●The White House press secretary, Sean Spicer, hiding among the bushes on the White House north lawn and demanding that journalists turn off their camera lights before he would speak to them about the Comey affair.
●Comey learning that he had been fired when he saw it on TV on a West Coast swing; he thought it was a prank.
●The White House offering a profusion of conflicting accounts about Comey’s dismissal, culminating in Trump contradicting his own aides by saying he would have fired Comey even if Rosenstein hadn’t written that preposterous memo citing the Clinton email case.
●The White House blocking American reporters and photographers from covering Trump’s meeting with Russian Foreign Minister Sergei Lavrov but admitting a photographer from the Russian state news agency Tass, which published photos of the meeting.
●The president going on Twitter to attack, again, a Democratic senator for mischaracterizing his military service years ago and to renew his long-standing feud with Rosie O’Donnell.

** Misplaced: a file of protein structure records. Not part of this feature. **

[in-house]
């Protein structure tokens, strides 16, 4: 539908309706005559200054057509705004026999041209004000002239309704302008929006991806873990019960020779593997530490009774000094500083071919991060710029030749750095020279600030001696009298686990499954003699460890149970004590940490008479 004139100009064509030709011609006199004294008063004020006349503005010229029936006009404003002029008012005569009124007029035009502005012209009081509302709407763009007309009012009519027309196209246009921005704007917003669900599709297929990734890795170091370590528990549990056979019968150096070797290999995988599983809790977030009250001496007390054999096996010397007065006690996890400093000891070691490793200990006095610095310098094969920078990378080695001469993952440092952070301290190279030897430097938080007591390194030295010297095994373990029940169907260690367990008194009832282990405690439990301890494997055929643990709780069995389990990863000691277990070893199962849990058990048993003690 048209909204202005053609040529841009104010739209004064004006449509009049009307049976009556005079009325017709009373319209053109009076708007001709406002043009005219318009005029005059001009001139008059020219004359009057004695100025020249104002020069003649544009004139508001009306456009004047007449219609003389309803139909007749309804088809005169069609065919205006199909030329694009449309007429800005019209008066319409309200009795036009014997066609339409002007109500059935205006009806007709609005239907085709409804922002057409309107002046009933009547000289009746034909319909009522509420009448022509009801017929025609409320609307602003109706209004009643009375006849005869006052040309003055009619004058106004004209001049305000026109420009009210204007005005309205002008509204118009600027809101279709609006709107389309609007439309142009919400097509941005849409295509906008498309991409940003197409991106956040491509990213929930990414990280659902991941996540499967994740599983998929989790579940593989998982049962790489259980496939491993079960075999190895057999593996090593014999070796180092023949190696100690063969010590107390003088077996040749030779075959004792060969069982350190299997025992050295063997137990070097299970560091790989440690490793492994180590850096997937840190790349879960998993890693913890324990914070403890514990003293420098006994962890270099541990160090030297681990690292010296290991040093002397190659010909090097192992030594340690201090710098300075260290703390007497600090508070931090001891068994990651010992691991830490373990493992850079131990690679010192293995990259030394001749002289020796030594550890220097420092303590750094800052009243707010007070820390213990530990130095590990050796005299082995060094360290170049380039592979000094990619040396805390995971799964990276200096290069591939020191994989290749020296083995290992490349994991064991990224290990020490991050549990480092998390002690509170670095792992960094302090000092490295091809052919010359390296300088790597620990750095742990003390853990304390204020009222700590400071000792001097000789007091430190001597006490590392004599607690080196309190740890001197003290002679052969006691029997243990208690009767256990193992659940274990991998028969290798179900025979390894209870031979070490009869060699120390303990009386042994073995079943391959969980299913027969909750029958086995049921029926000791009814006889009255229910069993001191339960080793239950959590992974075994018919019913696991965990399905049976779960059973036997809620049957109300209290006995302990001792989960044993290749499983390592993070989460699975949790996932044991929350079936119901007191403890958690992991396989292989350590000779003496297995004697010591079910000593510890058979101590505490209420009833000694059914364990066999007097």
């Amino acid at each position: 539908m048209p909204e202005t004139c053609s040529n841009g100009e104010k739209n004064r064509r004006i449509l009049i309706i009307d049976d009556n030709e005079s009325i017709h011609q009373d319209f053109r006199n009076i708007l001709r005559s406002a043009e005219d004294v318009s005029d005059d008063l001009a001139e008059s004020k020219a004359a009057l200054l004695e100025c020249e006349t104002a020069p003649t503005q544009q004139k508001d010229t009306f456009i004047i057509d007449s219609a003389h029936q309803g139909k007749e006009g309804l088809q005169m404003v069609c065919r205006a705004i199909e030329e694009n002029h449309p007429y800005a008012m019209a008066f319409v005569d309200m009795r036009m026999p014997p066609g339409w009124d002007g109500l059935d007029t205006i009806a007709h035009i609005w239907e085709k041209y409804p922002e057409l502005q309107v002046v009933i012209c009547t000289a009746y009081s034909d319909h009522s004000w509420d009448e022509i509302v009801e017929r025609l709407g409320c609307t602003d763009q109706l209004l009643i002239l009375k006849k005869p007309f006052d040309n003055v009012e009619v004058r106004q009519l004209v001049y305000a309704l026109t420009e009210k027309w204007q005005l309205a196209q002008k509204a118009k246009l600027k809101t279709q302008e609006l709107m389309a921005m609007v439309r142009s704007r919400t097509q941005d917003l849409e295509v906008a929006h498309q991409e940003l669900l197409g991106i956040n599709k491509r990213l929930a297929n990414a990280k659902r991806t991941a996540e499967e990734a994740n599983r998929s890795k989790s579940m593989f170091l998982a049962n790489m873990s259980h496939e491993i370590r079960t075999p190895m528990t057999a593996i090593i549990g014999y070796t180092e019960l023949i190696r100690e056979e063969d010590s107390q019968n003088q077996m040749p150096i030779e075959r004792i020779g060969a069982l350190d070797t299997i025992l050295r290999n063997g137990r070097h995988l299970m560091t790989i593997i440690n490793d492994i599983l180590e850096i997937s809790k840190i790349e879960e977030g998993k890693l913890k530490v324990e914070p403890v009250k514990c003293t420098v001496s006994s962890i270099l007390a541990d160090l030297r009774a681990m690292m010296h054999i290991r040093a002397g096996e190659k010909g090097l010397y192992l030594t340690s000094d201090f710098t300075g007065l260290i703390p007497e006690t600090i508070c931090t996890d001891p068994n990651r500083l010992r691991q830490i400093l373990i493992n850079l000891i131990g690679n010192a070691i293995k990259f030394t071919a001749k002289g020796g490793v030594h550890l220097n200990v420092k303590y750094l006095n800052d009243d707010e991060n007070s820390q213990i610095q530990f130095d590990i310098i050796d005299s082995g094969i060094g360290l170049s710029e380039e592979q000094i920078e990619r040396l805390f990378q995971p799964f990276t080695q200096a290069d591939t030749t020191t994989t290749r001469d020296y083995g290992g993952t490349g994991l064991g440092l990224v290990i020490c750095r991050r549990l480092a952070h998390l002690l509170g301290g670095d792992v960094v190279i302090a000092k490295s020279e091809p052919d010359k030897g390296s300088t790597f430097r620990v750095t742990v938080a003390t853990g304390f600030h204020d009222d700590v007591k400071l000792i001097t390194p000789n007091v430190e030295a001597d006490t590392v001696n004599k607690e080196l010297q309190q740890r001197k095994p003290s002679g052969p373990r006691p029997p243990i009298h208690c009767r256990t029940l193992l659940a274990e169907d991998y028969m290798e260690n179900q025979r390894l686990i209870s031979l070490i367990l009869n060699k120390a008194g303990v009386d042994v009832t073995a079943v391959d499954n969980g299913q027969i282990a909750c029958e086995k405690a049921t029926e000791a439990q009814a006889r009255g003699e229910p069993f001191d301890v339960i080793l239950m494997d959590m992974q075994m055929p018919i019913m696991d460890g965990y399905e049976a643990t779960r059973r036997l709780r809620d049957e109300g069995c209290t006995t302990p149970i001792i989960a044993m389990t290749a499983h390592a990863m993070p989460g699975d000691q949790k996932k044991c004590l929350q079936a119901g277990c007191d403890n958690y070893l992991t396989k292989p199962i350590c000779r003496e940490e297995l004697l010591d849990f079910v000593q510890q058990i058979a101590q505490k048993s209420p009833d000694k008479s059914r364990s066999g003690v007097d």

●The very same president registering the approval of just 36 percent of the country in a new Quinnipiac University poll. When Americans were asked to volunteer a word that comes to mind when they think of Trump, the top answer was “idiot.”
But the most surreal happening this week was none of the above. It was the Wall Street Journal’s report that Rosenstein “pressed White House counsel Don McGahn to correct what he felt was an inaccurate White House depiction of the events surrounding FBI Director James Comey’s firing.” The Journal reported that “Rosenstein left the impression that he couldn’t work in an environment where facts weren’t accurately reported.”
Yes, Rosenstein values truth above all else, even justice and the American way. Better update that old resume.